"The government doesn’t let us mix with foreigners. You’ll get us into trouble if you take photos here.”
Ann Hui had been working on a documentary for a Hong Kong network when she interviewed a number of ‘boat people,’ people fleeing Vietnam from the rule of China. This piqued her curiosity in the subject and defined her next two films, The Story of Woo Viet and Boat People. This ‘Vietnam Trilogy’ of hers, and particularly the last film, gave Ann Hui a boost in her career as it took off around the world, marking her as one of the Hong Kong New Wave directors. Join us – Pete Wright and Andy Nelson – as we close out our series on Hui as well as kick off a series on journalists with her 1982 film Boat People.
Boat People gives us the blank slate reporter we’ve been looking for.
There are many comments and reviews about this film that dislike the portrayal of the journalist as being too naïve. For us, it feels like a character choice and works well to set up the film as a journey for this photographer – our audience surrogate – as the layers are slowly peeled back to reveal what sort of atrocities are really going on in China-ruled Vietnam after the US left.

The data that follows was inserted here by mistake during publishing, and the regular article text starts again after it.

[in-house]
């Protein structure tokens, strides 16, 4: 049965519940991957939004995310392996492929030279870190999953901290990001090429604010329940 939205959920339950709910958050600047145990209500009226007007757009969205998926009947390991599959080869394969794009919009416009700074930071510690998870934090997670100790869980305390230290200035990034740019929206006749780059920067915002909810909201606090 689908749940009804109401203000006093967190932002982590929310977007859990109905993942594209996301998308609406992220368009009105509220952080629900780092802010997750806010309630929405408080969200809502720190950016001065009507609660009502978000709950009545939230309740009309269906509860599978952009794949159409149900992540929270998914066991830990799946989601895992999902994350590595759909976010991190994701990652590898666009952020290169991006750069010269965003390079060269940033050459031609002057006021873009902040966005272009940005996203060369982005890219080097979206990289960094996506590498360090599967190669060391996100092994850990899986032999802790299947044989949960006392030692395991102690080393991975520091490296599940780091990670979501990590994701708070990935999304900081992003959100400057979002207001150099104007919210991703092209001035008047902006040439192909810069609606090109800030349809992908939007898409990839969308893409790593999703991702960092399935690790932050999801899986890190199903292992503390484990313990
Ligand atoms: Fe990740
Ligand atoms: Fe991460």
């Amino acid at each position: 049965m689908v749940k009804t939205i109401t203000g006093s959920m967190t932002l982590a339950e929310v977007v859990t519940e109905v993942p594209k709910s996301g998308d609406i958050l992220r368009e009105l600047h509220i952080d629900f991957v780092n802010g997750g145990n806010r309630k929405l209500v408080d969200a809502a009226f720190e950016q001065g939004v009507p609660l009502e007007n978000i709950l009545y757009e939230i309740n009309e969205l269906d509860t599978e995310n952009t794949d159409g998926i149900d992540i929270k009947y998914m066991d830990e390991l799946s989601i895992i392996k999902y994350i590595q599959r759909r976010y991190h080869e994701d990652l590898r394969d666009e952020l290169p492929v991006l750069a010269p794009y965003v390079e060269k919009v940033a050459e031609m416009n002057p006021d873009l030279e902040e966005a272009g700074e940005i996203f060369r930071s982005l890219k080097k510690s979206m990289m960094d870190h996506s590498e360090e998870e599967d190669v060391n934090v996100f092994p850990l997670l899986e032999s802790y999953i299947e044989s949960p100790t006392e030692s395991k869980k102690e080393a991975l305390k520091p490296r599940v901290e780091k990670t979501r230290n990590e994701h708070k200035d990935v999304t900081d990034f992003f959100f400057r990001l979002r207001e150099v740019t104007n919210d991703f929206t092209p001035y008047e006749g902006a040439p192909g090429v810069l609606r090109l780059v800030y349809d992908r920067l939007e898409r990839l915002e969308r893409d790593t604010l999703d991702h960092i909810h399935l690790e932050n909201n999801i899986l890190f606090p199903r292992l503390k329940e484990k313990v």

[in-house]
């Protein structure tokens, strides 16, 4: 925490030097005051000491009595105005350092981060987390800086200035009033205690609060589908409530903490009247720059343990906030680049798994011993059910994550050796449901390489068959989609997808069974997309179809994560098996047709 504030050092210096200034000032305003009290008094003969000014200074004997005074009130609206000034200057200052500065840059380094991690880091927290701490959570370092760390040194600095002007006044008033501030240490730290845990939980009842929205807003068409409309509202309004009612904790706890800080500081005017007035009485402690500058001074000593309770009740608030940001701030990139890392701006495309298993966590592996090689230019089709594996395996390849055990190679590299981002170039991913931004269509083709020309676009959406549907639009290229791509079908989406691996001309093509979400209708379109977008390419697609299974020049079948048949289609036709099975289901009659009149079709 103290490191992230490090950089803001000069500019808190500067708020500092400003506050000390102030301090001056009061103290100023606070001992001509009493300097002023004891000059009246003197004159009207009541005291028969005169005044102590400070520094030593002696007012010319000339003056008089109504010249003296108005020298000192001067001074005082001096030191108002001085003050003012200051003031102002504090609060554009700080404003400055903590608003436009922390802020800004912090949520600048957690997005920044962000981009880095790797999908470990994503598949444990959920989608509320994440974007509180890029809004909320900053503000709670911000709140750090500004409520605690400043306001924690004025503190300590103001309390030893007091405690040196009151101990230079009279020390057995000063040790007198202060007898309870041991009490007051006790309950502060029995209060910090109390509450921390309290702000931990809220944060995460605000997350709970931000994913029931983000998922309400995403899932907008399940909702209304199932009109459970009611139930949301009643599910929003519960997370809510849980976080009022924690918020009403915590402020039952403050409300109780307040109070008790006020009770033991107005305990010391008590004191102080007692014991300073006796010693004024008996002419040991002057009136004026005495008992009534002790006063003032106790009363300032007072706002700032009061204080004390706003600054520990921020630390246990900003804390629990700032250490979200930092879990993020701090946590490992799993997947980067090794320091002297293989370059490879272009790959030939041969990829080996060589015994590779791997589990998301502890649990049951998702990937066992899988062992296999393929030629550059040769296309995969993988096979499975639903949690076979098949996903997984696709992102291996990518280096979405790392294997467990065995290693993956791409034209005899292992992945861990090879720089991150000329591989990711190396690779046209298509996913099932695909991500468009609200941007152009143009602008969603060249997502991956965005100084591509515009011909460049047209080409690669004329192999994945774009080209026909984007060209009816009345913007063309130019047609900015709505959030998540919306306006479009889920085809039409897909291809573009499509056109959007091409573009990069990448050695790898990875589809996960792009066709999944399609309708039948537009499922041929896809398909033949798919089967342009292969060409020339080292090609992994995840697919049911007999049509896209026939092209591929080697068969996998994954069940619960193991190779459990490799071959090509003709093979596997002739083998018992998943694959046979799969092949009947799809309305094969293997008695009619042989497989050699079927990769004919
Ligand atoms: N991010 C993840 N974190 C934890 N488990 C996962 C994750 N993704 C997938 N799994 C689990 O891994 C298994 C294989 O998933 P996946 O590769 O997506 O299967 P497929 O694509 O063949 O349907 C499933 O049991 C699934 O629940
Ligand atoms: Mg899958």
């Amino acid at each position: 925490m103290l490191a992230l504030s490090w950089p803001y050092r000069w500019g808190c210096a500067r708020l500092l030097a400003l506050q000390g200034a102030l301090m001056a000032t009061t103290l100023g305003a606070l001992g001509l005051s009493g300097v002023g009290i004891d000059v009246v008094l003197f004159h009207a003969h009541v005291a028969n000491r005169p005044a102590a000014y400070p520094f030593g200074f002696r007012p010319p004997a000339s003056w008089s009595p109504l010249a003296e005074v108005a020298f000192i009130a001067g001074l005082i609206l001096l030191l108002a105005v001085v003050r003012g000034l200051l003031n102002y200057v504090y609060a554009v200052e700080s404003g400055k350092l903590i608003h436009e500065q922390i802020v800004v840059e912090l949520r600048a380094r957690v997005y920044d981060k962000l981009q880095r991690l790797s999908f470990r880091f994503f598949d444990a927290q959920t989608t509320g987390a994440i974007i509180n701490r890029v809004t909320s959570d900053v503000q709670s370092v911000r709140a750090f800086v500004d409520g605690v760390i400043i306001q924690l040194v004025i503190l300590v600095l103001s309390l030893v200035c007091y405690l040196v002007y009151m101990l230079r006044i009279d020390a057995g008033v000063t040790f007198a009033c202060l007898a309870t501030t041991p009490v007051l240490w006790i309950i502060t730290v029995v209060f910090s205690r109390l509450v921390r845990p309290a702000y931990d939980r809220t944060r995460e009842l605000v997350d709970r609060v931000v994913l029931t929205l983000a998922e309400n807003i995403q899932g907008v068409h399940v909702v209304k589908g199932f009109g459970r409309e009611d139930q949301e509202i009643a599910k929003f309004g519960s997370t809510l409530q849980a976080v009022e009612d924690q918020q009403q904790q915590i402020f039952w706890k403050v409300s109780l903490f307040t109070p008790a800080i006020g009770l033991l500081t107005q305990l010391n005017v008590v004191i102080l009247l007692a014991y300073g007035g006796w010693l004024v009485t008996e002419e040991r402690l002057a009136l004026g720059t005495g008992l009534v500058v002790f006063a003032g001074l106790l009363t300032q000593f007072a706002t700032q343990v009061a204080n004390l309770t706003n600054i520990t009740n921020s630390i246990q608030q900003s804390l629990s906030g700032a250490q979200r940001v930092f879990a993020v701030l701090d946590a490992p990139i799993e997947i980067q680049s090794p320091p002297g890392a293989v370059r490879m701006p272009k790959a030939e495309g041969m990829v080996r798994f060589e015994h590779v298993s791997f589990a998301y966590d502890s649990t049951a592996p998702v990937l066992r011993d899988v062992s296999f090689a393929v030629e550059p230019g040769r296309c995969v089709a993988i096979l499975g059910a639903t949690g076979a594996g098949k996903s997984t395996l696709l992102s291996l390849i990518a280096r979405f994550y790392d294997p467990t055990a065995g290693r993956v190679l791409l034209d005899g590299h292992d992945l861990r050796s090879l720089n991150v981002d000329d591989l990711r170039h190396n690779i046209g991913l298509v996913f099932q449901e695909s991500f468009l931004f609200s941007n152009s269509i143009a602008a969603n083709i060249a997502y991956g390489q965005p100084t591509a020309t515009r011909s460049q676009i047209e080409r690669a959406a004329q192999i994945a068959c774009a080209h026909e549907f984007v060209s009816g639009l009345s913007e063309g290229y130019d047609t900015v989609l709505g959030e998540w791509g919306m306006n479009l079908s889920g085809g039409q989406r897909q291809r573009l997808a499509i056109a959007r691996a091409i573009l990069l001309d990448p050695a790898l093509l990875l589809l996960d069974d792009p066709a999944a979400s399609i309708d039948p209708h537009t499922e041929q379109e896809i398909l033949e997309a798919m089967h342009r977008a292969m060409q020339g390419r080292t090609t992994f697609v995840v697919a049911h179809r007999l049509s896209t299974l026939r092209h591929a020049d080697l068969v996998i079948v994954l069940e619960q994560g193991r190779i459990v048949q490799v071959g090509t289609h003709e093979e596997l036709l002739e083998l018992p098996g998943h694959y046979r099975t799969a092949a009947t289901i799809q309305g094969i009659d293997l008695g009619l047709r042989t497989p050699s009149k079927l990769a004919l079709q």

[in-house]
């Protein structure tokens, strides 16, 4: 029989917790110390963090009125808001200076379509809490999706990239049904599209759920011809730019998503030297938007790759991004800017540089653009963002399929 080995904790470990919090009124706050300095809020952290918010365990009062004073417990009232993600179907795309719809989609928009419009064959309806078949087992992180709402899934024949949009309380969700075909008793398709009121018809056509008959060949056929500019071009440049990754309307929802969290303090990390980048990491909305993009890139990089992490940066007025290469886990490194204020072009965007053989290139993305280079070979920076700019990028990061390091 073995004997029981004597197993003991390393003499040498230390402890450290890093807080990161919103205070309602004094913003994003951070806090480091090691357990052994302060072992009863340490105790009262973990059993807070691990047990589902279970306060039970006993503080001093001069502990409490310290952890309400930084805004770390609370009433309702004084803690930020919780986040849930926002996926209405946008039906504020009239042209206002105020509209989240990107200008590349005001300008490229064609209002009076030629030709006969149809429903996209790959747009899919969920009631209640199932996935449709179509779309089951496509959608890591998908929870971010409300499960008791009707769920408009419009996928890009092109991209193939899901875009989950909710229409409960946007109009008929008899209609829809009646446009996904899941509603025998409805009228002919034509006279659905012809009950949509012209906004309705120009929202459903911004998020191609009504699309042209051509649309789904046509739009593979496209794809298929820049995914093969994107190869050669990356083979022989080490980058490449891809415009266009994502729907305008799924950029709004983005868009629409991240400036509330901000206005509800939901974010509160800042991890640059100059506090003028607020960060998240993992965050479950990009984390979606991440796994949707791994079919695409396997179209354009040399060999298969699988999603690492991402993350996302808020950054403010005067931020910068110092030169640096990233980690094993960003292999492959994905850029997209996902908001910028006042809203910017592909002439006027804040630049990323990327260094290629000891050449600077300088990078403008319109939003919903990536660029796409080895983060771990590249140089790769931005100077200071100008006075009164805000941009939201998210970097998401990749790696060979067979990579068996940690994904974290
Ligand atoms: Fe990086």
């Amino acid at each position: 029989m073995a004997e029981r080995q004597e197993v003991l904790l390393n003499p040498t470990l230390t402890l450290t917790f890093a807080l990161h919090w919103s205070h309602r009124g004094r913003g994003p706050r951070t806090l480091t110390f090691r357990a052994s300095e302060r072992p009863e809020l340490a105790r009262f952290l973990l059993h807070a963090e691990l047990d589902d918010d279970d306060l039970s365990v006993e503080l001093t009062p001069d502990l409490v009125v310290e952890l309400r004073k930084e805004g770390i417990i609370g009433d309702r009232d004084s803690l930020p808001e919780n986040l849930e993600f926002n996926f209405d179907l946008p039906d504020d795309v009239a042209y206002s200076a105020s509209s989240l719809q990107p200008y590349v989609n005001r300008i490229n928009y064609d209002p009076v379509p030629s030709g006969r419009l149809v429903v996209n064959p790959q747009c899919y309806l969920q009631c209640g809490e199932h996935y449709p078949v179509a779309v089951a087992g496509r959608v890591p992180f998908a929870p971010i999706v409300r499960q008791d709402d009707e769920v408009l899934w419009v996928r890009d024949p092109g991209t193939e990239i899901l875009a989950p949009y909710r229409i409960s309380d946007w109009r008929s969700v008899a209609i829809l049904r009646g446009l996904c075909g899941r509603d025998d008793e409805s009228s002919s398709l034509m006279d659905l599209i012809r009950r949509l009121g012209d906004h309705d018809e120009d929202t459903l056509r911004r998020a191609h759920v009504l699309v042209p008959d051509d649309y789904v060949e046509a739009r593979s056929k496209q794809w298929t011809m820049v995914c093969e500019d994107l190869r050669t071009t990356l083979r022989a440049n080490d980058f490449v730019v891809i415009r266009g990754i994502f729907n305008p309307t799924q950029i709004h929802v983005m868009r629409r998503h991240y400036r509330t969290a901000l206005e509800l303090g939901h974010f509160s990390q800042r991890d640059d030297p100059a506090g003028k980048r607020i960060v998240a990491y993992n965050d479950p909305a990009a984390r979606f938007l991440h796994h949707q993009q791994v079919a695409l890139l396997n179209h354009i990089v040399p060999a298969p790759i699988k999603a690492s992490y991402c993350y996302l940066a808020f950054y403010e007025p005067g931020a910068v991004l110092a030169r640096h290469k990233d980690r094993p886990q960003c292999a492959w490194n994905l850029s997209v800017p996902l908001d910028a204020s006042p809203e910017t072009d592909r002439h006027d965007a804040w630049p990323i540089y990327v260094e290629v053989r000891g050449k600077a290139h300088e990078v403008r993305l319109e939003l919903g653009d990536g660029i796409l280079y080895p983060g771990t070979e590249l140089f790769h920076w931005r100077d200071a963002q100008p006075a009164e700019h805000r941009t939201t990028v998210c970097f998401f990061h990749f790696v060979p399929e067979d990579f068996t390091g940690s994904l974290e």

Add to that exceptional child actor performances as the kids that connect with our photographer, not to mention the visceral violence that shakes us up, and it’s easy to see why this film affects us. The cinematography, the music, the locations, the performances, the direction – everything works well to deliver a powerful film that depicts a unique conflict in this part of the world we learned little about in our history books.
We have differing opinions on how well the film stuck with us, but no matter how you slice it, it was a film that affected us and worked well. We have a great conversation about it so check it out then tune in. The Next Reel – when the movie ends, our conversation begins!
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When the movie ends, our conversation begins.
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